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Publication numberUS5332829 A
Publication typeGrant
Application numberUS 08/014,495
Publication dateJul 26, 1994
Filing dateFeb 8, 1993
Priority dateFeb 7, 1992
Fee statusLapsed
Also published asDE4301588A1
Publication number014495, 08014495, US 5332829 A, US 5332829A, US-A-5332829, US5332829 A, US5332829A
InventorsChristian Sidot, Yani Christidis
Original AssigneeSociete Francaise Hoechst
Export CitationBiBTeX, EndNote, RefMan
External Links: USPTO, USPTO Assignment, Espacenet
Acetic acid, red phosphorus or phosphonic acid, iodine catalyst
US 5332829 A
Abstract
Preparation process for 5-(2-thenyl) hydantoin in which 5-(2-thenylidene) hydantoin is reacted in acetic acid with a phosphorous compound selected from the group consisting of red phosphorus and phosphonic acid, in the presence of a catalytic amount of an iodine compound selected from the group consisting of iodine and hydroiodic acid.
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Claims(14)
We claim:
1. A process for preparing 5-(2-thenyl) hydantoin comprising reacting 5-(2-thenylidene) hydantoin in acetic acid with a phosphorous compound selected from the group consisting of red phosphorus and phosphonic acid, in the presence of catalytic quantities of an iodine compound selected from the group consisting of iodine and hydroiodic acid.
2. Process according to claim 1, wherein said process is carried out in the presence of 1 to 5 moles of water per mole of 5-(2-thenylidene) hydantoin used.
3. Process according to claim 1 wherein the iodine compound is hydroiodic acid in aqueous solution.
4. Process according to claim 3, wherein the molar ratio of hydroiodic acid to 5-(2-thenylidene) hydantoin is between 0.01 and 0.5.
5. Process according to claim 2, wherein the iodine compound is hydroiodic acid in aqueous solution.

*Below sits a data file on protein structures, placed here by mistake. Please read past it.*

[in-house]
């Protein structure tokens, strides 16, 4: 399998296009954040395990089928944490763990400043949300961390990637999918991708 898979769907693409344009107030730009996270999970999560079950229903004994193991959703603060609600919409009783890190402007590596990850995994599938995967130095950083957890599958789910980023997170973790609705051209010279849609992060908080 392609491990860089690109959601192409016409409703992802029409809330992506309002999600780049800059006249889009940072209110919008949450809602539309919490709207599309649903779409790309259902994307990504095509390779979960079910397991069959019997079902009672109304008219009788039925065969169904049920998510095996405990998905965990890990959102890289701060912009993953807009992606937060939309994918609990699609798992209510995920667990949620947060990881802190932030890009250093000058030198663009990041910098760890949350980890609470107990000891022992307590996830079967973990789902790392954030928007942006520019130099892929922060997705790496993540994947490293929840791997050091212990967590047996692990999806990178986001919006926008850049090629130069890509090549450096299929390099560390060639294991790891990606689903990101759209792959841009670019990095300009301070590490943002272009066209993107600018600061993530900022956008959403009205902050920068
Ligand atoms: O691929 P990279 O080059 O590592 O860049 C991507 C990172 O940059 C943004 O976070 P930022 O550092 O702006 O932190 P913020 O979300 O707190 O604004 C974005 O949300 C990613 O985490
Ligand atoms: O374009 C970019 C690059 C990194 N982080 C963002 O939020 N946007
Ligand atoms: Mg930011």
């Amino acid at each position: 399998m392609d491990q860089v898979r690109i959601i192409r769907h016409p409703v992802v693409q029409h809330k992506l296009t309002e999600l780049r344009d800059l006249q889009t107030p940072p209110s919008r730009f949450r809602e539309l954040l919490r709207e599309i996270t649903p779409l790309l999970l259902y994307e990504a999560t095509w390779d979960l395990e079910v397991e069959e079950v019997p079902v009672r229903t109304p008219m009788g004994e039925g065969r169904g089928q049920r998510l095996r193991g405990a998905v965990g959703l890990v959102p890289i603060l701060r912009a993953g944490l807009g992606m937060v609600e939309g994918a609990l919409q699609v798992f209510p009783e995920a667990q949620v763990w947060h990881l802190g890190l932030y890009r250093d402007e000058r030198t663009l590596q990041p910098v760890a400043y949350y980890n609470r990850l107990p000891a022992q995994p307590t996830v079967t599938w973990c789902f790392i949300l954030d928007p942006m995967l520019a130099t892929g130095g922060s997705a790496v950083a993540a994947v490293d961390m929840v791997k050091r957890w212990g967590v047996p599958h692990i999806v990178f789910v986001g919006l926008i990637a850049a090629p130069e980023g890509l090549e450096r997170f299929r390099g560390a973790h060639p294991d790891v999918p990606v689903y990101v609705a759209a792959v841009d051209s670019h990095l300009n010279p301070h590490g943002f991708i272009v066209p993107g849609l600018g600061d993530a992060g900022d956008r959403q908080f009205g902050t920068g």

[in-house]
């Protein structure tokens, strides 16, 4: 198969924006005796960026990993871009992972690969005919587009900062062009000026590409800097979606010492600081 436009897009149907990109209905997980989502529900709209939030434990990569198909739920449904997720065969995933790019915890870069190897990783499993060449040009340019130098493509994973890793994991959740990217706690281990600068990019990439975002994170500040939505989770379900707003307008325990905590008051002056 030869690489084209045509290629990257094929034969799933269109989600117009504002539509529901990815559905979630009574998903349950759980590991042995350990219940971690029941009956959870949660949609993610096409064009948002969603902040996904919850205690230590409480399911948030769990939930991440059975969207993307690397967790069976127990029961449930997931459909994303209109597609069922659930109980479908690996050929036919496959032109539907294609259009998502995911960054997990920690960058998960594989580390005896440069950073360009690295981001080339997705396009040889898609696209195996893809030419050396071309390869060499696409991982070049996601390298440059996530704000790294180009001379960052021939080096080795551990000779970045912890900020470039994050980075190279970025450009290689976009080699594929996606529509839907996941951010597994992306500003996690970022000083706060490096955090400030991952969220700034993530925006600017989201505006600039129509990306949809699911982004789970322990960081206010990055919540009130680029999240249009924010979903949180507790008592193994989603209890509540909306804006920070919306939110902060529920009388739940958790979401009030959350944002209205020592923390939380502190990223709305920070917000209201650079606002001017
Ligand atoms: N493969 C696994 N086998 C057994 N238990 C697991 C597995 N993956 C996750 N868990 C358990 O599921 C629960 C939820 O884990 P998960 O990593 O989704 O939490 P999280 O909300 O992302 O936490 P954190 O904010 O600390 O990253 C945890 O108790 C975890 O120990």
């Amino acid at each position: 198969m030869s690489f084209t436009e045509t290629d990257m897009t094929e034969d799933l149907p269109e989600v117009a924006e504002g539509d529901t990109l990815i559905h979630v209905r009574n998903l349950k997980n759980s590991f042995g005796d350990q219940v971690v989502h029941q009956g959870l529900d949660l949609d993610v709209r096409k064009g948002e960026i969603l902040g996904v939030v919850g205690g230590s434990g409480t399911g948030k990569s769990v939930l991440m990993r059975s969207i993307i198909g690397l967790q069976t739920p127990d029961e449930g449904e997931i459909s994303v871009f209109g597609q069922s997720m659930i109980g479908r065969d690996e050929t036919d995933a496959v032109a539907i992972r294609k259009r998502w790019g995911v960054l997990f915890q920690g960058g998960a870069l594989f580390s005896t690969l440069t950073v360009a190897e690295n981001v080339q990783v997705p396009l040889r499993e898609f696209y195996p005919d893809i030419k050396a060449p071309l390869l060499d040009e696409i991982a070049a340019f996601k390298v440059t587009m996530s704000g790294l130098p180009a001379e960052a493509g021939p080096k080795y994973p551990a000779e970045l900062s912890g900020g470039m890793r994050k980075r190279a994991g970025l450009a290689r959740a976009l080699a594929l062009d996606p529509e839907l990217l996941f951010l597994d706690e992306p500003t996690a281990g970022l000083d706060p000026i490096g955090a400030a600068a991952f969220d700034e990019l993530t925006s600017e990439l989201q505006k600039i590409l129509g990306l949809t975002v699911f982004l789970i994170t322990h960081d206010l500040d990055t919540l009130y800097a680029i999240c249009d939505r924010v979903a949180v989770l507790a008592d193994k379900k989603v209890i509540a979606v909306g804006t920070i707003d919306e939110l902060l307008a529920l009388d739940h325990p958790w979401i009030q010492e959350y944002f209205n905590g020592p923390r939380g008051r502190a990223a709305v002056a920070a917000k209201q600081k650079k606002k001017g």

6. Process according to claim 5, wherein the molar ratio of hydroiodic acid to 5-(2-thenylidene) hydantoin is between 0.01 and 0.5.
7. A process for preparing 5-(2-thenyl) hydantoin comprising reacting 5-(2-thenylidene) hydantoin in acetic acid with a phosphorous compound selected from the group consisting of red phosphorous and phosphonic acid, in the presence of catalytic quantities of an iodine compound selected from the group consisting of iodine and hydroiodic acid, wherein the molar ratio of phosphorous compound to 5-(2-thenyl) hydantoin is between about 1 and 5 and the molar ratio of iodine compound to 5-(2-thenylidene) hydantoin is between 0.01 and 0.5, and thereafter recovering 5-(2-thenyl) hydantoin from the reaction medium.
8. Process according to claim 7, wherein the iodine compound is hydroiodic acid in aqueous solution.
9. Process according to claim 7, wherein the phosphorous compound is phosphoric acid.
10. A process for reducing 5-(2-thenylidene) hydantoin to 5-(2-thenyl) hydantoin consisting of reacting 5-(2-thenylidene) hydantoin in acetic acid with a phosphorous compound selected from the group consisting of red phosphorous and phosphonic acid in the presence of water and a catalytic amount of an iodine compound selected from the group consisting of iodine and hydroiodic acid wherein the molar ratio of phosphorous compound to 5-(2-thenylidene) hydantoin is between 1 and 5, the molar ratio of iodine compound to 5-(2-thenylidene) hydantoin is between 0.01 and 5, and the molar ratio of water to 5-(2-thenylidene) hydantoin is between 1 and 5, and thereafter recovering 5-(2-thenyl) hydantoin from the reaction medium.
11. Process according to claim 10, wherein the iodine compound is hydroiodic acid in aqueous solution.
12. Process according to claim 10, wherein the iodine compound is iodine.
13. Process according to claim 10, wherein the phosphorous compound is red phosphorous.
14. Process according to claim 10, wherein the phosphorous compound is phosphonic acid.
Description

The present invention relates a process for reducing 5-(2-thenylidene hydantoin to 5-(2-thenyl) hydantoin.